Video services

ViacomCBS won't claw back content

The fusion of CBS and Viacom will factor in new and enhanced strategies involving direct-to-consumer (DTC) models and OTT video delivery, but don't expect the media giant to press ahead using a strategy that forgoes lucrative licensing deals with other distributors and OTT services.

That likewise means that ViacomCBS's OTT strategy will not come close to mirroring that of The Walt Disney Company, which will be withholding some of its best content for its own DTC services, including Disney+, a subscription streaming service set to launch on November 12 and feature fare from Disney's Marvel, Fox, Star Wars, National Geographic and Pixar franchises and properties.

ViacomCBS, the name that the newly combined entity will take on, "is not going to back away from third party licensing à la Disney," Michael Nathanson, analyst with MoffettNathanson, explained in a research note issued Monday based on a recent meeting with ViacomCBS's management team aimed at providing more clarity on their future intentions. "CBS will continue to sell the majority of their off-network shows to the highest global bidders."

Nathanson also allowed that ViacomCBS was rather "vague" about the coming changes or enhancements to its OTT strategy, leaving it all "open to interpretation."

Shedding some additional light on those plans, Nathanson said it's expected that ViacomCBS will come at OTT with three main strategies, underpinned by its ongoing plan to continue to sell content to third parties, which include or could include OTT services such as Netflix, Amazon and Hulu among others.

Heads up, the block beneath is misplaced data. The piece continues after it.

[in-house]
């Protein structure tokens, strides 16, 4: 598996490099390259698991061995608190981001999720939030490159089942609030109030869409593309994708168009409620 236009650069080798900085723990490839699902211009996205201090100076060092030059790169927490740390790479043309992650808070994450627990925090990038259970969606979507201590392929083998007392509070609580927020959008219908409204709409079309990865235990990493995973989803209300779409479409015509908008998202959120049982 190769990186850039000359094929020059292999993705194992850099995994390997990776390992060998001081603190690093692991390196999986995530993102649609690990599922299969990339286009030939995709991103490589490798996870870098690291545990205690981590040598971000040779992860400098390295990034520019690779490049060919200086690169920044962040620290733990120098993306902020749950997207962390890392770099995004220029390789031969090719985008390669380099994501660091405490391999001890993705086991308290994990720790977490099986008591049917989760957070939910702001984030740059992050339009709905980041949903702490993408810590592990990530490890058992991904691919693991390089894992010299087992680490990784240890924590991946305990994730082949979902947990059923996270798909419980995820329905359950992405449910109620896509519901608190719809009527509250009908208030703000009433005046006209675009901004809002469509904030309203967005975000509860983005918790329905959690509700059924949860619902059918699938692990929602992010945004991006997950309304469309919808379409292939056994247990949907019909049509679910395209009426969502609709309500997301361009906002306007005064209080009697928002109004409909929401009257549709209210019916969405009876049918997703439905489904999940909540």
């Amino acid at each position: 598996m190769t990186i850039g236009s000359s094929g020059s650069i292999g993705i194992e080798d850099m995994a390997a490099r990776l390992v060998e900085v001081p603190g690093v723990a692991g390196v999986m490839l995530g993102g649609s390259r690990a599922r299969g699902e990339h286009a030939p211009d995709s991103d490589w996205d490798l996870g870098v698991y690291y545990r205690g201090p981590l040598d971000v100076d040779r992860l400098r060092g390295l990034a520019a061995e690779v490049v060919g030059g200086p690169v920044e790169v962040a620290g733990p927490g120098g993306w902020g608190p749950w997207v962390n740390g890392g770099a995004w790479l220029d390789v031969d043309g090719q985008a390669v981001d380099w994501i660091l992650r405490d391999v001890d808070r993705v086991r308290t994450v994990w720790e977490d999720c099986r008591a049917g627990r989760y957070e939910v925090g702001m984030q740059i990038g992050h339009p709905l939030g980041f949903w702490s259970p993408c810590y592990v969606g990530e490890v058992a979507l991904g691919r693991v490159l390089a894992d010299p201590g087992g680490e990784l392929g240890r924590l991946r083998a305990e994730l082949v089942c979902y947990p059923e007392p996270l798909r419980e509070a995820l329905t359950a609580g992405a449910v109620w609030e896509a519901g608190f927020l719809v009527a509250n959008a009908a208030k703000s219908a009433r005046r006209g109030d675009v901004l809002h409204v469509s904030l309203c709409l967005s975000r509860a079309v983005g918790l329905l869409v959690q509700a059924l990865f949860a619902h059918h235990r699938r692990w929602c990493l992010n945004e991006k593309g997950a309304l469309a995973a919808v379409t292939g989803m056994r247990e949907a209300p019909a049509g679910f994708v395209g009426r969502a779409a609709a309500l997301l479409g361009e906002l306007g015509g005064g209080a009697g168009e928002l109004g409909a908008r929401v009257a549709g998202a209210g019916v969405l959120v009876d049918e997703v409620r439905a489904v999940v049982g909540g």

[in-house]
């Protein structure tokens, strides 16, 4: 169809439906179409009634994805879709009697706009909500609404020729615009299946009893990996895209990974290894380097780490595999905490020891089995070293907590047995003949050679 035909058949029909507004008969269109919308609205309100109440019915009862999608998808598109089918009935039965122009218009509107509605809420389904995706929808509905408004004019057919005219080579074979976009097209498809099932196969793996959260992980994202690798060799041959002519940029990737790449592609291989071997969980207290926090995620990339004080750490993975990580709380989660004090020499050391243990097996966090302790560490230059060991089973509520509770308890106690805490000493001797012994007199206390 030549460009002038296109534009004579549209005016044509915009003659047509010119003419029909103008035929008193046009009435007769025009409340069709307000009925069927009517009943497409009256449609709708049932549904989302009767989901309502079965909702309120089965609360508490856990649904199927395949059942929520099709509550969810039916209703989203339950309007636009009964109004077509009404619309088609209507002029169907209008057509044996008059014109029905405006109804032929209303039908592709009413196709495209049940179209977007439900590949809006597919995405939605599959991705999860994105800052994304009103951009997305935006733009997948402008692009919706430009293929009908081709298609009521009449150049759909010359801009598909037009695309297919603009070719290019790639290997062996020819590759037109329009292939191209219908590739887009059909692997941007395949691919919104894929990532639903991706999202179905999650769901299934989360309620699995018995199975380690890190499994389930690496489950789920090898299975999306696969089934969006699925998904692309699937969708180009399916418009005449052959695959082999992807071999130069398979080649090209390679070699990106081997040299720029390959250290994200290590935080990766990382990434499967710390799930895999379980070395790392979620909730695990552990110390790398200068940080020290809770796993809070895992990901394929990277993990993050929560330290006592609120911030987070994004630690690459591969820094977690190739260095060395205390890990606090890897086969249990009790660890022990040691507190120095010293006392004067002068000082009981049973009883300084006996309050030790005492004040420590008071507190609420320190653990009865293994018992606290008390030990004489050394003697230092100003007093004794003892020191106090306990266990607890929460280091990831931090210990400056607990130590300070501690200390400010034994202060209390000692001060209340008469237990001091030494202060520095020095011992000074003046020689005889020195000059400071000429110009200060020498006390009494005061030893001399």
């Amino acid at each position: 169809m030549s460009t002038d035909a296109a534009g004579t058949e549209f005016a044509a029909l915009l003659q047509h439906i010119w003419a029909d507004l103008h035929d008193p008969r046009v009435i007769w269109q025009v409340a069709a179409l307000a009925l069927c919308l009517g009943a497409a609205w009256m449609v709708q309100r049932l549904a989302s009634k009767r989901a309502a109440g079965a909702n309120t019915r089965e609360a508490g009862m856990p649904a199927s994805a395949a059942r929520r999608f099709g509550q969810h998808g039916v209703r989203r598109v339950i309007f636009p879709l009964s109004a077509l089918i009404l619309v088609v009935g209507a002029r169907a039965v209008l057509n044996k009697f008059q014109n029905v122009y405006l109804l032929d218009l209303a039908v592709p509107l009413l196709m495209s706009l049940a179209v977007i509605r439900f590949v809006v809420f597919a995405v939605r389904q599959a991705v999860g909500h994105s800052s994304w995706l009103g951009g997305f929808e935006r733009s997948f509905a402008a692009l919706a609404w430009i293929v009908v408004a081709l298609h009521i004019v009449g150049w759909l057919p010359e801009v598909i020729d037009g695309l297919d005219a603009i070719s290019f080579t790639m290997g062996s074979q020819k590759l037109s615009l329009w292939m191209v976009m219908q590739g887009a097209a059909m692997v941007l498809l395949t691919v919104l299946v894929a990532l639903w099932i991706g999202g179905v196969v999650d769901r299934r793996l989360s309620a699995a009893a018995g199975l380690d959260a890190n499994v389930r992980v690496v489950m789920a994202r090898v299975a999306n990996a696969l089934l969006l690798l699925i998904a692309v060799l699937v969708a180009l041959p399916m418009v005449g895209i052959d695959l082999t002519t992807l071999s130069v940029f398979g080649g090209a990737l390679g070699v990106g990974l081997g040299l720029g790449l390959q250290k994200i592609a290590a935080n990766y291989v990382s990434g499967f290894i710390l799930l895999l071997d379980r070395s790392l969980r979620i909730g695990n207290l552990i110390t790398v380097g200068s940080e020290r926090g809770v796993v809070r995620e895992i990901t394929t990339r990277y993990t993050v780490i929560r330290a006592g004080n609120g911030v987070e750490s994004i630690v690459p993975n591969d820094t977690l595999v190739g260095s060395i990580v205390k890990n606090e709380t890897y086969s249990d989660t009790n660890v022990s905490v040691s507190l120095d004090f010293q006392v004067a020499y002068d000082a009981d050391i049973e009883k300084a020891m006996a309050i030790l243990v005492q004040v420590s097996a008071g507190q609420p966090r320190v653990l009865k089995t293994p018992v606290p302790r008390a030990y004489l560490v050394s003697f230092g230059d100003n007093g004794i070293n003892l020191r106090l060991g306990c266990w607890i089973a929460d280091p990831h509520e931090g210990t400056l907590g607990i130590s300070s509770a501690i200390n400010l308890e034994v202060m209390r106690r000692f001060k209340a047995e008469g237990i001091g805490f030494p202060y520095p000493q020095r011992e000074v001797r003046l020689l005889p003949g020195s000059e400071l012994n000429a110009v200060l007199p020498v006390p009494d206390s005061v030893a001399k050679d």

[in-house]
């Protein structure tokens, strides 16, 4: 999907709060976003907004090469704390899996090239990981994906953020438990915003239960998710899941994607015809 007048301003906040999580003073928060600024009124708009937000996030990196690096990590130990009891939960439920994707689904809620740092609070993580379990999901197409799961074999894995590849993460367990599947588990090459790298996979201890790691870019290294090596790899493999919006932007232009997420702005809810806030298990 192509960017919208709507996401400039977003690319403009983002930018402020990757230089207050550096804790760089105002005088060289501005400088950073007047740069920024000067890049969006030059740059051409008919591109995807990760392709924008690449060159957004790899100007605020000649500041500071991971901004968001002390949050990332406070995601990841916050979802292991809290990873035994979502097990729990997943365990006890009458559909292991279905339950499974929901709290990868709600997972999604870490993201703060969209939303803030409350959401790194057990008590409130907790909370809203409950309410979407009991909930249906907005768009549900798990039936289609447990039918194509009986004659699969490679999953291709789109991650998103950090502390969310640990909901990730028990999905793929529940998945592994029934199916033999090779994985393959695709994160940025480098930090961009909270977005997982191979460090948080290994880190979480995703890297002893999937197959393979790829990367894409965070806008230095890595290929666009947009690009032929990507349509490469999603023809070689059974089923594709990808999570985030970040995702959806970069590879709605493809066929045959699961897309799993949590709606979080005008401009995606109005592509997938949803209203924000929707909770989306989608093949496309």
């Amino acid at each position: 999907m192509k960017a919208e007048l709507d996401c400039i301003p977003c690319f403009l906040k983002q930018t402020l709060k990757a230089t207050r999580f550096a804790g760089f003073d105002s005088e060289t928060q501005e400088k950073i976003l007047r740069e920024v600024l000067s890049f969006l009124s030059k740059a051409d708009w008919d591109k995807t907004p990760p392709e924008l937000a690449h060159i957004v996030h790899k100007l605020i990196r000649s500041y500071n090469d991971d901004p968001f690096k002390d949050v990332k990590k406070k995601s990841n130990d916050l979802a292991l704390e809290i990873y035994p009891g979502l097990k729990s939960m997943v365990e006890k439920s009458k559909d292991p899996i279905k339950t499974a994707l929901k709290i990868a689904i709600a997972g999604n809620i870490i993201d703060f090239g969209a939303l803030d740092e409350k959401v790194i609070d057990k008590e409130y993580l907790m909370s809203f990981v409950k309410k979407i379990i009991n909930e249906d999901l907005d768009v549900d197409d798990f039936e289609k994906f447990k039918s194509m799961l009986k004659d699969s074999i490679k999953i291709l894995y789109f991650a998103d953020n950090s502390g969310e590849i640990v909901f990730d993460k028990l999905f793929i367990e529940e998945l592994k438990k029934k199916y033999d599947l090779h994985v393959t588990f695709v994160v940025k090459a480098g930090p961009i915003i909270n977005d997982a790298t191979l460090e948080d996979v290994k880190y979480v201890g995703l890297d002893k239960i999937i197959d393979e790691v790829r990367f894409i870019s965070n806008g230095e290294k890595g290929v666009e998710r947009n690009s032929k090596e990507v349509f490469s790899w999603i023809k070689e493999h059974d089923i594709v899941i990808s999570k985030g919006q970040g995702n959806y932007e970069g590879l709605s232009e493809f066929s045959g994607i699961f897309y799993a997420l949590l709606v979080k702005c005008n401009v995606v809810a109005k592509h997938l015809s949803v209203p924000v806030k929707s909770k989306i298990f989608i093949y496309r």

Of those three prongs, Showtime, the analyst explained, will continue on as the "premium OTT product" and add more originals content that drives value in the service.

CBS All Access, meanwhile, will remain a subscription service tailored for the "CBS super-fan" and a cord-cutter product, as it supports the CBS live broadcast feed, a VoD library and backed by some exclusive originals like Star Trek: Discovery (now three seasons in) and Star Trek: Picard, a series set to debut in early 2020. Nathanson said it doesn't appear that CBS will hold back syndication and put its "off-network shows exclusively on All Access."

Pluto TV, acquired by Viacom in early 2019 for $340 million, will give the combined company an extension into the world of free, ad-supported OTT and a streaming vessel that "relies on a deep library and non-monetized content."

ViacomCBS's OTT plans will also be forming alongside that of other media giants like WarnerMedia, which is developing HBO Max, and NBCUniversal, which is working on a direct-to-consumer product that will include ad-supported versions that will be distributed through corporate pay-TV cousins Comcast and Sky and sold as a standalone.

While the future of video is streaming along with a surge in direct-to-consumer business models, it is clear that this is not a one-size-fits-all proposition for the media giants as they continue to tailor and refine their OTT plans.

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— Jeff Baumgartner, Senior Editor, Light Reading

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